More Tragedy: George Strait Drummer & Tour Manager Tom Foote Has Died

This story has been updated.

The tragedies continue to accrue for George Strait’s musical family and crew in 2024, with one of Strait’s long-running right-hand men passing away after losing two other important members of his entourage earlier in March.

Tom Foote goes so far back with George Strait, it was Foote who helped hire George in 1975 to front the San Marcos, TX band called Stoney Ridge. Foote founded Stoney Ridge with bass player Terry Hale, steel guitarist Mike Daily, Ron Cabal on lead guitar, and singer Jay Dominguez at Southwest Texas State University in San Marcos, now known as Texas State. They played mostly honky tonk and Western Swing covers.

But when singer Jay Dominguez left the band, a search went out for a new singer. An agricultural science student at Southwest Texas named George Strait answered a flyer, and became the new frontman. Foote briefly left the band after graduating college, but returned shortly after it reformed as the “Ace in the Hole Band” behind Strait, which still backs the country legend to this day.

The Ace in the Hole Band’s first official gig was on October 13, 1975 at the Cheatham Street Warehouse, with Ted Stubblefield on drums. But Tom Foote quickly replaced him later that year. Along with playing drums, Foote was also the de facto manager of the band, booking many of the gigs, and handling the logistics.

“We didn’t even know what success was in the music business or how to get it,”
Foote once said of the group’s early years. “But the first time I heard George sing, I thought, ‘Well, this my chance to find out.’“

Tom Foote would remain Strait’s drummer until 1983 when he was replaced by Roger Montgomery. But Foote stayed on as Strait’s official road manger—a position he held all the way until his death on Monday, April 29th. Foote wasn’t feeling well at a rehearsal on Monday, and was later found dead. No cause of death has been given at this time.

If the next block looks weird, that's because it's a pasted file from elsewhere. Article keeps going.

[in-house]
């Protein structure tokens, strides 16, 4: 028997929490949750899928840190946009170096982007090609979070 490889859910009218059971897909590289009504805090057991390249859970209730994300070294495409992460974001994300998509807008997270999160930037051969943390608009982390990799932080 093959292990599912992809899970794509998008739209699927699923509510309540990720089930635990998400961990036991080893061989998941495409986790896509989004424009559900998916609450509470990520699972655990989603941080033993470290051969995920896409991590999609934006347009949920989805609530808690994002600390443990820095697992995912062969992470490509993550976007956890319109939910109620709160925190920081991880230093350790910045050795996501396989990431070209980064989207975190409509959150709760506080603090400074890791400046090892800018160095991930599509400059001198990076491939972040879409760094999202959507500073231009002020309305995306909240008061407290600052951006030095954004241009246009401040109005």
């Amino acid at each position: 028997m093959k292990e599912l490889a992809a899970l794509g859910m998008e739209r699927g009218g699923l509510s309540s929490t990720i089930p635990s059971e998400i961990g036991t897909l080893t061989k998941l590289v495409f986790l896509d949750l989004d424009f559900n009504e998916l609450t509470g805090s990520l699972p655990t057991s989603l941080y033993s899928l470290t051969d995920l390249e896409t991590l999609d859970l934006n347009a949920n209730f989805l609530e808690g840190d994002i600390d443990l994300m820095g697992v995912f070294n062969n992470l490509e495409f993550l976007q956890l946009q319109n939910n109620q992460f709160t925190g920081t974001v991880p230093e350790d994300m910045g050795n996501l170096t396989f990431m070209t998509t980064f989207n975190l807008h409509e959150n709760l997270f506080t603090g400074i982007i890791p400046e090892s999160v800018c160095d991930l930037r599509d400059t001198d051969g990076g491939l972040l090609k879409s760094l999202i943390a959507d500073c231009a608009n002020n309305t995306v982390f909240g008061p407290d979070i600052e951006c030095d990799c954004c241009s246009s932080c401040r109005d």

“I was never the greatest drummer in the world. I could play a good Texas shuffle and a good Bob Wills tune, but I’d always done the business and the booking,”
Foote once said. “I always enjoyed the business end, so it’s worked out.”

Tom Brooks Foote was raised in Houston, and graduated from Bellaire High School before moving to San Marcos for college. Foote came from a creative family. His uncle was playwright Horton Foote, famous for the 1962 screenplay for To Kill a Mockingbird, as well as for writing the 1982 award-winning country music film Tender Mercies starring Robert Duvall.

Tom Foote’s death comes after George Strait’s business manager Erv Woolsey passed away, as did long time fiddle and mandolin player for the Ace in the Hole Band, Gene Elders, both on March 20th. Foote had recently traveled to Nashville to pay his respects to Woolsey.

Steel guitar player Mike Hale, and bassist Terry Hale are the only remaining original members of the Ace in the Hole Band.

George Strait released the following statement about the death of Tom Foote:

“We lost another one of our good friends and a huge part of our musical journey yesterday. Tom Foote, our one-time drummer and long-time road manager for around 48 years, suddenly passed away at his home after our rehearsal. The band and I were with him most of the afternoon and he was great. Just doing what he loved to do which was making sure we were taken care of. 2024 is taking its toll on the Ace in the Hole group. We’re all heartbroken to say the least. Rest in peace brother Tom. You will be hugely missed. I’ll see you down the road amigo.”

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